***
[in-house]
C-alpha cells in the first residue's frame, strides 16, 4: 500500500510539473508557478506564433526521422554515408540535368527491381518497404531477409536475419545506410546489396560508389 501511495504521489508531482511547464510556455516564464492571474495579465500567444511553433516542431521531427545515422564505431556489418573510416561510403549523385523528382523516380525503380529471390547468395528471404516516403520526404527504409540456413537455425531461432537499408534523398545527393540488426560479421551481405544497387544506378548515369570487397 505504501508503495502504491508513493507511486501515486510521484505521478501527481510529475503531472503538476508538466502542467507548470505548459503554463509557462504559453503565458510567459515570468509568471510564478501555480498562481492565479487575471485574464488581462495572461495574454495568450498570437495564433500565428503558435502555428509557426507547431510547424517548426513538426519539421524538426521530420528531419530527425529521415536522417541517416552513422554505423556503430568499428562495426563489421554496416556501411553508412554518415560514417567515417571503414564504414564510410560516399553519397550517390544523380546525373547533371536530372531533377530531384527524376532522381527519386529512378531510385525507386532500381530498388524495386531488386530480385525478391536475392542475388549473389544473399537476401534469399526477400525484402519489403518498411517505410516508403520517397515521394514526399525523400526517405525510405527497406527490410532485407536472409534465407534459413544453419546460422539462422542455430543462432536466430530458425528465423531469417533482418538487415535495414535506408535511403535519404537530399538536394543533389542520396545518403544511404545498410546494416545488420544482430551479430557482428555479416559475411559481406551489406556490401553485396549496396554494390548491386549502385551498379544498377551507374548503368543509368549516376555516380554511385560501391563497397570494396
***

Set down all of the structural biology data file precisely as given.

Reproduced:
[in-house]
C-alpha cells in the first residue's frame, strides 16, 4: 500500500510539473508557478506564433526521422554515408540535368527491381518497404531477409536475419545506410546489396560508389 501511495504521489508531482511547464510556455516564464492571474495579465500567444511553433516542431521531427545515422564505431556489418573510416561510403549523385523528382523516380525503380529471390547468395528471404516516403520526404527504409540456413537455425531461432537499408534523398545527393540488426560479421551481405544497387544506378548515369570487397 505504501508503495502504491508513493507511486501515486510521484505521478501527481510529475503531472503538476508538466502542467507548470505548459503554463509557462504559453503565458510567459515570468509568471510564478501555480498562481492565479487575471485574464488581462495572461495574454495568450498570437495564433500565428503558435502555428509557426507547431510547424517548426513538426519539421524538426521530420528531419530527425529521415536522417541517416552513422554505423556503430568499428562495426563489421554496416556501411553508412554518415560514417567515417571503414564504414564510410560516399553519397550517390544523380546525373547533371536530372531533377530531384527524376532522381527519386529512378531510385525507386532500381530498388524495386531488386530480385525478391536475392542475388549473389544473399537476401534469399526477400525484402519489403518498411517505410516508403520517397515521394514526399525523400526517405525510405527497406527490410532485407536472409534465407534459413544453419546460422539462422542455430543462432536466430530458425528465423531469417533482418538487415535495414535506408535511403535519404537530399538536394543533389542520396545518403544511404545498410546494416545488420544482430551479430557482428555479416559475411559481406551489406556490401553485396549496396554494390548491386549502385551498379544498377551507374548503368543509368549516376555516380554511385560501391563497397570494396